RUBiS InPulse art project unveils interactive installation at Edna
Chad Bennett reclaimed old clothes to create a new piece based on techniques learned in the 10-day experimental workshop.

DELIGHTED students, faculty and guests tied knots to an expansive interactive art installation — The Fabric of Being — at the Edna Manley School of the Visual and Performing Arts on November 11, to close out the RUBiS InPulse workshops.

Staged by visiting artist Johanna Castillio, in partnership with RUBiS Energy Jamaica's charitable arm, RUBiS Mercent, and the Caribbean Art Initiative, the installation was the culmination of a 10-day experimental workshop making creative use of textiles, second-hand clothing, collage and even mask making. The colourful exhibition, which stretched over 100 sq ft across a shaded area just outside the visual arts department, also created an impressive backdrop for the brief ceremony.

Beaming with pride, the Dominican Republic native expressed joy in having encountered "a lot of interconnectivity and positive energy". She added, "We are actually connected by our mutual Caribbean routes."

Castillio explained: "The 10-day workshop was called 'Reclaiming your old clothes'. It has been a time travelling experience where I've been taking the students — and I feel like they have also been taking me — to the past to deconstruct it and to understand how our identities are formed in different timelines. We have explored not only understanding the singularity of clothing, in terms of textiles and where materials come from and where they end up, but understanding the conceptual level of it."

Edna Manley student Tasheka Wright combined various fabrics to represent her varied identities..

The workshop participants were challenged to answer three questions: who am I in this world, what do I want for this world and what do I wish to gain in this world? Marrying creativity with interpretation, the students designed, created and modelled meaningful clothing reflecting their identities.

On seeing the finished designs, RUBiS Energy Jamaica CEO Michelle Mallatino articulated how delighted he was to join Johanna on this journey and explore the expression of the students through patches, clothing and creativity. He also lauded RUBiS InPulse Project Manager Camille Chedda, noting that since 2015 she has been successfully nurturing young artists in the programme.

"I am encouraging you to continue and to grow in this artwork and become famous one day," he said.

Herself a visual artist, Chedda outlined that RUBiS InPulse Art Project exposed students to the visual arts, and fine art in particular, through a diverse and immersive set of workshops covering painting, film-making, mural design, animation and more.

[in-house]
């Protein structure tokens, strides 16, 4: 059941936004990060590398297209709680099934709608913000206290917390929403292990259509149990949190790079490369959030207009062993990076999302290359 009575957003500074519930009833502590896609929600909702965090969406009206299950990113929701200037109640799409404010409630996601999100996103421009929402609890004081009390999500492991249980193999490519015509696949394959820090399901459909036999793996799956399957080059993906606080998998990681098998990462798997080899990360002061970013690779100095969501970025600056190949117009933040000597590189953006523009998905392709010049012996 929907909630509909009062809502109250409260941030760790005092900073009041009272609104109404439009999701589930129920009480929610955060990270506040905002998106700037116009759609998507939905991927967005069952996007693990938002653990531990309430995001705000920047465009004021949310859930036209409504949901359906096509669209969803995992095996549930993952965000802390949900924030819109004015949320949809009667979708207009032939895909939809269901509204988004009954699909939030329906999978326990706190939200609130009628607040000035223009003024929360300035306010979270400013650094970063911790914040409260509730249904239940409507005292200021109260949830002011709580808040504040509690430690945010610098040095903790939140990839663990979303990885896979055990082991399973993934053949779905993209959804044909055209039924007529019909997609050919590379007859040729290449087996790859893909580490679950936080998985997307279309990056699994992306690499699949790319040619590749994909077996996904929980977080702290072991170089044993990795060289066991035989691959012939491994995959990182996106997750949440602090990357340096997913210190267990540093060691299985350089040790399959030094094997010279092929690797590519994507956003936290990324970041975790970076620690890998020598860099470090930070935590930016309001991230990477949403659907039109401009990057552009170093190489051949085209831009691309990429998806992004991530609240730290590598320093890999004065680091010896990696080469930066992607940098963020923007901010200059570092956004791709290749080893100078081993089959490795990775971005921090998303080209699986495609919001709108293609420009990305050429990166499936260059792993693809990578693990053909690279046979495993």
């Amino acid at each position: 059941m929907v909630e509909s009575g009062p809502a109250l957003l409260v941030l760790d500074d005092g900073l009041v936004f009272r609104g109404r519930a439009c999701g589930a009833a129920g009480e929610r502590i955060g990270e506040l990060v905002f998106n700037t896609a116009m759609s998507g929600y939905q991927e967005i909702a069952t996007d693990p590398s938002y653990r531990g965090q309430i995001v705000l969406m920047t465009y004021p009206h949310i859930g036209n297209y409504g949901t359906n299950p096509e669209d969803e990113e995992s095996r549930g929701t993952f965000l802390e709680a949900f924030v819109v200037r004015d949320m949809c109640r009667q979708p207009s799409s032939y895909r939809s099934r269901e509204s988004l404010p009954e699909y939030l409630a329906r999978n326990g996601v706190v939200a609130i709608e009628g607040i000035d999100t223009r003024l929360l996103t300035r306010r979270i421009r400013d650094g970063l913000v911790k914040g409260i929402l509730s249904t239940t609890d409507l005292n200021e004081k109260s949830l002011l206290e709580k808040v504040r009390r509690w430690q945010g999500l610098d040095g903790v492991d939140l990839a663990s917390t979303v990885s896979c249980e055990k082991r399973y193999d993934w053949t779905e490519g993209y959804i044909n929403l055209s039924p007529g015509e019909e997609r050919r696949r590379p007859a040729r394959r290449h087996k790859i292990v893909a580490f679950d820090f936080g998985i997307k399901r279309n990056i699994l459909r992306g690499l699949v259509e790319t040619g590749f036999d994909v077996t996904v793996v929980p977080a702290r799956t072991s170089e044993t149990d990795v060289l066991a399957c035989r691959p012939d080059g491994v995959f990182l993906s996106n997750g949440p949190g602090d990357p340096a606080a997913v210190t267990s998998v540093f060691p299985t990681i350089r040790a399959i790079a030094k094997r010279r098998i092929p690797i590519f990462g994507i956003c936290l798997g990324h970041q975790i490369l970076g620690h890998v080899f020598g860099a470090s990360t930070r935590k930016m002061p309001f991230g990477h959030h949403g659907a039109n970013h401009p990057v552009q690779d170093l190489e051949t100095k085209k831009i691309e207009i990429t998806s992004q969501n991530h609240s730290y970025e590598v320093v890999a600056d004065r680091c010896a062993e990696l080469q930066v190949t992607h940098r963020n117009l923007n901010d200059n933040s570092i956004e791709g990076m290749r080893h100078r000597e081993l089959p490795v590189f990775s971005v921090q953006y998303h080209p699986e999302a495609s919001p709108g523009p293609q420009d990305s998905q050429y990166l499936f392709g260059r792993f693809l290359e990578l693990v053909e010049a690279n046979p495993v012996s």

"The workshops are conducted by practising and contemporary visual artists, including local and regional artists from Haiti, Barbados and the Dominican Republic and by international artists as well."

As the RUBiS InPulse programme coordinator, Chedda has guided several students from the first workshops at Dunoon High School to the COVID-relocated workshops at the RUBiS Water Lane Service Station to 'Edna', with approximately 22 students receiving full scholarships over the course of the programme.

With speeches aside, Mallatino, Chedda and Castillio, joined by RUBiS InPulse scholarship recipients Demar Brakenridge and Ryan "The Lion" McDonald, encouraged guests to complete the installation by connecting the "knots" to create a new series of identities.

Castillio closed by highlighting that upcycling has been about embracing who we are today and understanding that, no matter how our identities were formed in the past, we always have the agency to choose who we want to be today.

Images of the pieces and details of the new workshop series are available on Instagram at @RUBiSInPulse. The workshops continue with Paris-based artist Stéphane Thidet with the participation of Haitian artist Reginald Senatus (Redji).

Dominican Republic-born and-based Johanna Castillio led an experimental workshop at the Edna Manley College of the Visual and Performing Arts in Kingston. The workshop explored the use of textiles as a way to acknowledge and deconstruct identities, raising awareness of the life cycle of our clothing and its impact on the environment, and to understand how clothing shapes our identities.
Ryan "The Lion" McDonald showed his identity with multiple pieces, including a full face mask.
RUBiS InPulse Art Project scholarship recipient Demar Brackenridge proudly displays his piece filled with meaning.
Sheldon Green, a RUBiS InPulse Art Project scholarship recipient, was happy to expand his skills in a new discipline.

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